long periods of time also can cause leg or foot cramps. Leg cramps can be
recognized by the sudden pain or discomfort in a leg or foot and a tight or
stiff feeling. Nocturnal night cramps occur during the night or while at rest.
The cramps can affect persons of any age group, but they occur mostly in middle
aged and older people. The exact cause of night cramps has not yet been identified
by researchers. The problem is most likely with nerves controlling the muscles
rather than with the muscles themselves.




The cramps can
be caused by overexertion of muscles, structural disorders, standing on
concrete, prolonged sitting, inappropriate leg positions, or dehydration. Less
common causes include diabetes, Parkinson’s disease, thyroid, endocrine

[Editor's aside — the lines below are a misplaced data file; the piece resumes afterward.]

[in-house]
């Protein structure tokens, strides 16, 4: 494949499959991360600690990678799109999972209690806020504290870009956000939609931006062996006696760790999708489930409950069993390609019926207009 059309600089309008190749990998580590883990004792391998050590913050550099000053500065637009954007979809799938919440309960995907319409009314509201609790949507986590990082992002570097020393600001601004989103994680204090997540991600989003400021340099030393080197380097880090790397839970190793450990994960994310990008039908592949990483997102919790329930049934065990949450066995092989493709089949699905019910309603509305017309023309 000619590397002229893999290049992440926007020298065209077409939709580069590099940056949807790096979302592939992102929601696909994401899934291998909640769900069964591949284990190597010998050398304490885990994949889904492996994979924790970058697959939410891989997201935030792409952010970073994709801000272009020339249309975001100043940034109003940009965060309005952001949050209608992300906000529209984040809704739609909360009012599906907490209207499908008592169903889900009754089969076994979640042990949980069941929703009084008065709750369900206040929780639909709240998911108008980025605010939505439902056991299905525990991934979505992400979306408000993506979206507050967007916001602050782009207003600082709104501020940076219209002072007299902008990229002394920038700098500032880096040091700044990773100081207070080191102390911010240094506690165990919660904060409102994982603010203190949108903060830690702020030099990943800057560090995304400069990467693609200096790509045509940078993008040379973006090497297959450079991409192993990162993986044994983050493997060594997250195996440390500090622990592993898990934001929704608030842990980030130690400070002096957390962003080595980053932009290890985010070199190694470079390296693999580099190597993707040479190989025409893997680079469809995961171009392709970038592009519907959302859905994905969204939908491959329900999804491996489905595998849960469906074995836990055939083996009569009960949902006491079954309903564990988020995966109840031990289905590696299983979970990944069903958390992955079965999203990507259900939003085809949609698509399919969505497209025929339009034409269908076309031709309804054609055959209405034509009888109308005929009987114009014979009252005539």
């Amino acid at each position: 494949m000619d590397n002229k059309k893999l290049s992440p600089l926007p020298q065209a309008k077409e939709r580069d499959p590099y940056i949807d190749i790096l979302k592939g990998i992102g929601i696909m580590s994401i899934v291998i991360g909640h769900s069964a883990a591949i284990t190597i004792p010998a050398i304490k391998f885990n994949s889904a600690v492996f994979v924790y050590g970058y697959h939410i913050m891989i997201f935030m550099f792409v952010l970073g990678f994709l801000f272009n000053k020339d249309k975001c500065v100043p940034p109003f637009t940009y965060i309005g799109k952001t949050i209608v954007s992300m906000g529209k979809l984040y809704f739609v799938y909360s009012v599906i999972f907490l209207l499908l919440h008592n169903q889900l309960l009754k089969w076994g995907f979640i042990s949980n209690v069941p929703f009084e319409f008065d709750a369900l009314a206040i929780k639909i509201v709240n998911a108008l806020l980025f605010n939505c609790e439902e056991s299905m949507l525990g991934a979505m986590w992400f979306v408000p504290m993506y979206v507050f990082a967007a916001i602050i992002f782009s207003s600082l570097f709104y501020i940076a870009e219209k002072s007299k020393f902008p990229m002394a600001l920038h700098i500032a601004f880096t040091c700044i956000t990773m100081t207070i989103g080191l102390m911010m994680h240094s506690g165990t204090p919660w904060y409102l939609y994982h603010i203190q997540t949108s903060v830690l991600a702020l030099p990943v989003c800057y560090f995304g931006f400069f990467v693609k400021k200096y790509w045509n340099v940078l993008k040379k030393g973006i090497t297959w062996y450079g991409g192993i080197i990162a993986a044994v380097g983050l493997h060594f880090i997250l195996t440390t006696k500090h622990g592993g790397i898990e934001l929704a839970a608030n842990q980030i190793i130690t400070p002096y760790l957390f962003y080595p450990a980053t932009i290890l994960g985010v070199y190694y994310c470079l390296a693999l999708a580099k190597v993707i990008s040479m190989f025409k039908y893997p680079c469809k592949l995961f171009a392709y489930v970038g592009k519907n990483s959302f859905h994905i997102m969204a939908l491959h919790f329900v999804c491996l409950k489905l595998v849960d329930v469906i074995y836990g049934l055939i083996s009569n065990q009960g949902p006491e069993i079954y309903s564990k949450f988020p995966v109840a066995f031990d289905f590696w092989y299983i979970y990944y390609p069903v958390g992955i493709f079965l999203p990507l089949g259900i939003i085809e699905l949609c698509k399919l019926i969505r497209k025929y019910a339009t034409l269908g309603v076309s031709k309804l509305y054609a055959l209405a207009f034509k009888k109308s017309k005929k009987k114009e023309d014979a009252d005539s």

disorders and use of some medications. Low levels of certain minerals known as
electrolytes have been linked to leg cramps. Certain drugs, pregnant women and
dialysis patients are sufferers of leg cramps.




  • When cramping occurs, try walking on the
    affected leg and elevate it.
  • Stretch your calf by grabbing toes and
    pulling them upward towards your knee, especially with your leg extended
  • See a massage therapist/physiotherapist
    to have massages and exercises done.
  • Take a hot bath or apply ice to the
    cramped muscle and then have it massaged.

 Persisted or severe cramps are treated with




Stretching your
calves regularly during the day and at night will help. Prevent night cramps by
stretching you calf muscles with wall push-ups and applying a heating pad for